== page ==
I can’t believe we spent a huge amount on training and our staff still doesn’t consistently perform. What a waste! They do the minimum, and that’s it. Why don’t they take more pride in their work and our business, I’ll never know. It’s extremely difficult to have them on our team. They are a real energy drain.
Sound familiar? Probably. At any given moment, there are legions of employees busy “working” but not doing the work their managers expect them to do or, worse yet, doing their work in ways that hurt morale, productivity and the bottom line.
Perhaps a few of those frustrating employees have a professional despondency — but most don’t. In all likelihood, they are as frustrated by their performance as you are. The onus is on you, the manager, to identify and implement the fix.
For starters, you must come to terms with the five core reasons some members of your team aren’t performing to your standard.
Reason One: They Can’t
If you expect people to do something they can’t do, don’t be surprised when they fail. For example, if the Project Manager is supposed to meet with customers, manage workers, order materials and do the work all by him or herself, is there any wonder he or she can’t get it done?
Take a hard look at what you ask your team members to do. If some of them are not meeting your expectations, be sure that those expectations are realistic and reasonable. Truth to tell, assigning tasks to people who, for whatever reason, can’t complete them to your standard, means you’ve brought your situation upon yourself. Quit beating yourself up: change the person you task or change the tasks.
Reason Two: They Don’t Know How
All too often people are thrown into a job with little or no training. They learn on the job, bring what they knew from their last job, or teach themselves if you are lucky. In other words, they wing it—and most of the time it shows. If you are holding people accountable for performing tasks for which they’ve had no training, you’re going to frustrate the employees and hurt morale. It’s as simple as that.
Train people on systems, processes, and desired behaviours, and do it often. Good organizations teach forward as well as learn from their mistakes. Spend some time thinking about what needs to be completed in a certain way.
Reason Three: They Don’t Know They Are Not Doing It
People are not telepathic. When you fail to make clear your expectations in terms of both quality and quantity of work, and when you fail either to correct substandard performance or praise good performance, you have no cause to complain. Setting clear expectations and providing regular feedback matters.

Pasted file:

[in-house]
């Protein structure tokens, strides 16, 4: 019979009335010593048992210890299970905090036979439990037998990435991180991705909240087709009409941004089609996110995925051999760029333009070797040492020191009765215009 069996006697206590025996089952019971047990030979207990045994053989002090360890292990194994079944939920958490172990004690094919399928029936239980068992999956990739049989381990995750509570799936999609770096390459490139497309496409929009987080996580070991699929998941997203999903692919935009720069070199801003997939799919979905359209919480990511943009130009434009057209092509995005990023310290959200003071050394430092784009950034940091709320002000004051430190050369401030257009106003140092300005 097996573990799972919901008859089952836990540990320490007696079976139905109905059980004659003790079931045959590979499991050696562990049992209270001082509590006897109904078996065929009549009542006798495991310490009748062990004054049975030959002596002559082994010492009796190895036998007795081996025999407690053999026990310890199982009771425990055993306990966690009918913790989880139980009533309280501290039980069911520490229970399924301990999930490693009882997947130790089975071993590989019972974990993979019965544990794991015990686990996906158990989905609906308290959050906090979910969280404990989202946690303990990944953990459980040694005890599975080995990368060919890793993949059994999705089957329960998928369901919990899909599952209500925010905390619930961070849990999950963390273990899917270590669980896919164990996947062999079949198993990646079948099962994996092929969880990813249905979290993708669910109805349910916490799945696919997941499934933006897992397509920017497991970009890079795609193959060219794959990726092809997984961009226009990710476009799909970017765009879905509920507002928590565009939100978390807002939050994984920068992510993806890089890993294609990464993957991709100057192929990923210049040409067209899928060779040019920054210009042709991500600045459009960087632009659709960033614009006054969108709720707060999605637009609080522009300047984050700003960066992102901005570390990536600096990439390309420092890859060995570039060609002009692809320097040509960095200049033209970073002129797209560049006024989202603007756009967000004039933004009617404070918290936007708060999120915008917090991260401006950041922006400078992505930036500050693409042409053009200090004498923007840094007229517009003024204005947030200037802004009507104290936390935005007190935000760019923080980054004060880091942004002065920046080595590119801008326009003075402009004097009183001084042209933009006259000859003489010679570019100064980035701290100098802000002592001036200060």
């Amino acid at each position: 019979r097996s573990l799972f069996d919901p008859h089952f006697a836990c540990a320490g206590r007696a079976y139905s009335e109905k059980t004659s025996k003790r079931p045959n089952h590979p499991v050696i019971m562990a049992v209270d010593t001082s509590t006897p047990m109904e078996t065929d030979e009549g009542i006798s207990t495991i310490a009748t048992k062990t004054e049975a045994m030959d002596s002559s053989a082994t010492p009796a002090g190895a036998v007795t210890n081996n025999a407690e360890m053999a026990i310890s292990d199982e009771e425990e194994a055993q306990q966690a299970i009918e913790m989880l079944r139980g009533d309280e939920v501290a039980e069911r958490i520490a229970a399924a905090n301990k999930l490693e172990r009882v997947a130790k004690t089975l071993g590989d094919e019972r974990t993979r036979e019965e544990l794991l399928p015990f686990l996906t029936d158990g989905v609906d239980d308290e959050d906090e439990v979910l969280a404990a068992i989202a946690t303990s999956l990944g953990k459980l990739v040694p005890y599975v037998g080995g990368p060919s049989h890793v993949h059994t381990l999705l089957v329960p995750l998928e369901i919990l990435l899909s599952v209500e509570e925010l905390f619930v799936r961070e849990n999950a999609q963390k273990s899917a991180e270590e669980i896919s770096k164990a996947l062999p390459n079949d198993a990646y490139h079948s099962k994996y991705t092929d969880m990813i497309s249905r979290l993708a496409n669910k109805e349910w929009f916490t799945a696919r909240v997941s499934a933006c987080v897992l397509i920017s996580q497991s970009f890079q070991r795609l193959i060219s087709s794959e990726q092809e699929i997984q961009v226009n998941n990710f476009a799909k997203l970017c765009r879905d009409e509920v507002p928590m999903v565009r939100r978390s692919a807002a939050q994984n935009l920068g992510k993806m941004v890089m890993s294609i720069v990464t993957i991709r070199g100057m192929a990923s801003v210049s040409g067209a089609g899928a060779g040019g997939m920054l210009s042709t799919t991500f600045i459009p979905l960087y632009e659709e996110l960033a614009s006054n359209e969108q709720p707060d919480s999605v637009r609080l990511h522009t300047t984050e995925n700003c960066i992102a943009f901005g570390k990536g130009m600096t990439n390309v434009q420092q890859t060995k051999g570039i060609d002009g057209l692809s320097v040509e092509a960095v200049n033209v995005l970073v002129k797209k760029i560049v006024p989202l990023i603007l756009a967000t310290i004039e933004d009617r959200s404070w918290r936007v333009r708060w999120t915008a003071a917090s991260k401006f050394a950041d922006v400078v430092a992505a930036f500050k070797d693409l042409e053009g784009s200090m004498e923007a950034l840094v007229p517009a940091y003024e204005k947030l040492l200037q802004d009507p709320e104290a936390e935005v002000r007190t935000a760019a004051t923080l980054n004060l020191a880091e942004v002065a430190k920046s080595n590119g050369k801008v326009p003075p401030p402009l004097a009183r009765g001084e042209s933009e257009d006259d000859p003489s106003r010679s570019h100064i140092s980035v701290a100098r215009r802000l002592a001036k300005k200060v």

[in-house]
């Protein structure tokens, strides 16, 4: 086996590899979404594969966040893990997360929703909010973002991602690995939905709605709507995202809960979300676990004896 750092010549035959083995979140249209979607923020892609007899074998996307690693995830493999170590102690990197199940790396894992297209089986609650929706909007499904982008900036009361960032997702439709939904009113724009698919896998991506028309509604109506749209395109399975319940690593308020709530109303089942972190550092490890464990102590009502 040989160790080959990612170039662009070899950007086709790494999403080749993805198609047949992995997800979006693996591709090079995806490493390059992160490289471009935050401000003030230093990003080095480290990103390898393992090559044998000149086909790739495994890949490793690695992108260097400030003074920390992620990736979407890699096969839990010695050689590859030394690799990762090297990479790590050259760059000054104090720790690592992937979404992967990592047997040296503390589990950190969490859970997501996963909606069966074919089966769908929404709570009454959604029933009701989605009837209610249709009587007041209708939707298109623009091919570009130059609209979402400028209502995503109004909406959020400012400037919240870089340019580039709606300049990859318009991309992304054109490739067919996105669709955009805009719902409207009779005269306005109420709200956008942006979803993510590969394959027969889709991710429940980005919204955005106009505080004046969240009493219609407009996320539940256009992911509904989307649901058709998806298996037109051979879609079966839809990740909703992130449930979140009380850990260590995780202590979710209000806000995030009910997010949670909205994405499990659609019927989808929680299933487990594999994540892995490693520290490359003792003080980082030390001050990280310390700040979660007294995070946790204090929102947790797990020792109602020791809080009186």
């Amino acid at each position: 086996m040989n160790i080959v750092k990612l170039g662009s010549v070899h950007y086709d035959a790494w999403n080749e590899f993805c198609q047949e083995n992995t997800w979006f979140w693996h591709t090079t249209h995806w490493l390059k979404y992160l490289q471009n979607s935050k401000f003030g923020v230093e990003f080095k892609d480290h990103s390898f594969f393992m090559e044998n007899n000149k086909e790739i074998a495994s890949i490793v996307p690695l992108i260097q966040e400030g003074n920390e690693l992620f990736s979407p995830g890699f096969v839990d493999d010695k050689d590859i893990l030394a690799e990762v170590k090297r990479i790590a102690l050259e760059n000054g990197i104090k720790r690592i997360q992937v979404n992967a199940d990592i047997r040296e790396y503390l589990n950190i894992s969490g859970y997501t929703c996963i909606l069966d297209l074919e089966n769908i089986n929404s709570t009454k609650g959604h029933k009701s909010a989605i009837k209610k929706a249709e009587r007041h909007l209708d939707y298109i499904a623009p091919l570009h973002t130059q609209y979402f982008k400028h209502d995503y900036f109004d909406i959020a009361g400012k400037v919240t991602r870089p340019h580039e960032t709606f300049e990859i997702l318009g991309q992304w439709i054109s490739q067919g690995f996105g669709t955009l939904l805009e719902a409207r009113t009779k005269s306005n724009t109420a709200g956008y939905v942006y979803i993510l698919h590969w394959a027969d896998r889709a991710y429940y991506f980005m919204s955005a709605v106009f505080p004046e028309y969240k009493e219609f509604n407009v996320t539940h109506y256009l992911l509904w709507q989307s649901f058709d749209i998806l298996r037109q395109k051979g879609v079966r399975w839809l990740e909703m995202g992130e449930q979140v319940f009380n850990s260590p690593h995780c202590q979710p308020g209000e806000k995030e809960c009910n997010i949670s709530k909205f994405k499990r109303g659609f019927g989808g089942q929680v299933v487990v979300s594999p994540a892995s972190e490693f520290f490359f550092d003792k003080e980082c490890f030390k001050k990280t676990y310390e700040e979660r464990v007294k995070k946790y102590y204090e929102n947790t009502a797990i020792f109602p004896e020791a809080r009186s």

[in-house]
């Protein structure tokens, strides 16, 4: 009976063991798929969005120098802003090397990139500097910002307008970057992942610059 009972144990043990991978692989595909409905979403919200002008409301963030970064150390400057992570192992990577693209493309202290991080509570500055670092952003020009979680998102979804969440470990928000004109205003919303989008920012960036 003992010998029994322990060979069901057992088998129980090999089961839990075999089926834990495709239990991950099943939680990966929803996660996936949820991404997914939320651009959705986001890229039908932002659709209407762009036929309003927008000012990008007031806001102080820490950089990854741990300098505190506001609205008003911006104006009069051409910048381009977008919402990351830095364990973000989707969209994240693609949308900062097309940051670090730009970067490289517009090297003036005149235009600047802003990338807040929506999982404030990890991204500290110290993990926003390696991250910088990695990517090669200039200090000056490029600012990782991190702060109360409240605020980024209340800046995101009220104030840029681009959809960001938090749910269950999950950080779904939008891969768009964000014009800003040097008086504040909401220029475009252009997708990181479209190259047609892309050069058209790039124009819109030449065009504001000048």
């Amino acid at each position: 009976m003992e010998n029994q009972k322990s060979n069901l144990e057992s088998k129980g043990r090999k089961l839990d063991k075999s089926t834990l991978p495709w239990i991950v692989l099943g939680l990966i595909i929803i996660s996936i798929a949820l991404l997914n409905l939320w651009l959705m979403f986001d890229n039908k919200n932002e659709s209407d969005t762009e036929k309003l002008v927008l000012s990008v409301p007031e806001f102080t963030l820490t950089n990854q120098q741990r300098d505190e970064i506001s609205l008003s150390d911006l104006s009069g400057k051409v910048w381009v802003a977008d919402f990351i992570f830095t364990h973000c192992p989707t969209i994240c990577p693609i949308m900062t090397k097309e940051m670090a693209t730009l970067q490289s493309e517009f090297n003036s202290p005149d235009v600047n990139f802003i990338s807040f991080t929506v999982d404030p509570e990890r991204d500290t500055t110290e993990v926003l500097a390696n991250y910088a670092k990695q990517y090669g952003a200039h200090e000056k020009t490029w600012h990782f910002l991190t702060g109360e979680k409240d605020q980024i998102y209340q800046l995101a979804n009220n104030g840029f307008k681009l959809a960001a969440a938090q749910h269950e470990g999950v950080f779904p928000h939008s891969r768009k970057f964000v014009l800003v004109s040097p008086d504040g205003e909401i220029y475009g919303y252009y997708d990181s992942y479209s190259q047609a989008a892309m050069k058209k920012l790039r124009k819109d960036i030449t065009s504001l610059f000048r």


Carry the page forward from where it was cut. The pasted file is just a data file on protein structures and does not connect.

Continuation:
If an employee’s unsatisfactory performance is chronic in spite of training, managerial direction, and on-the-spot correction or praise, it is time to schedule a one-on-one meeting to review goals and expectations. Employees should know where they stand within an organization. A failure to tell people whose sustained job performance is unsatisfactory is cruel, and a failure to document the meeting is derelict. Your direct reports and your organization deserve better.
Reason Four: They Don’t Think It’s Important
Sometimes people know the rules, and they ignore them because they don’t think the rules are that essential. How could someone reach that conclusion? It’s easier than you think. If managers don’t model desired behaviours, reward people for demonstrating those actions, and coach their team members to preclude deficiencies, they’re sending the wrong messages. Park in a spot reserved for visitors a couple of times. How long do you think it will take others in your purview to start doing the same thing?
Walk the talk. It’s as simple as that. Hold yourself accountable first and foremost. Next recognize and reward what you want to see and address any shortcomings on the spot. Of course, this doesn’t mean becoming a patronizing zealot and thanking people for doing things they should be doing. Rather, it means having standards and sticking to them.
Reason Five: They Don’t Want To
On rare occasions you may encounter someone who is capable, trained, and operating in a learning environment but who still fails to meet expectations despite repeated coaching and counselling.
Document, document, document, and keep that poison apple away from the others in the barrel. There are times when people are simply not a good fit for a job, and you need either to move them somewhere else in the organization or out of the organization altogether. Be kind, firm, and quick to act. The better your documentation, the easier the process will proceed.
Nobody ever said managing people was easy. It’s not. It requires time, thoughtful planning, hard work, and moral courage; in short, it requires leadership. That said, the payoffs can be huge for the employee, the organ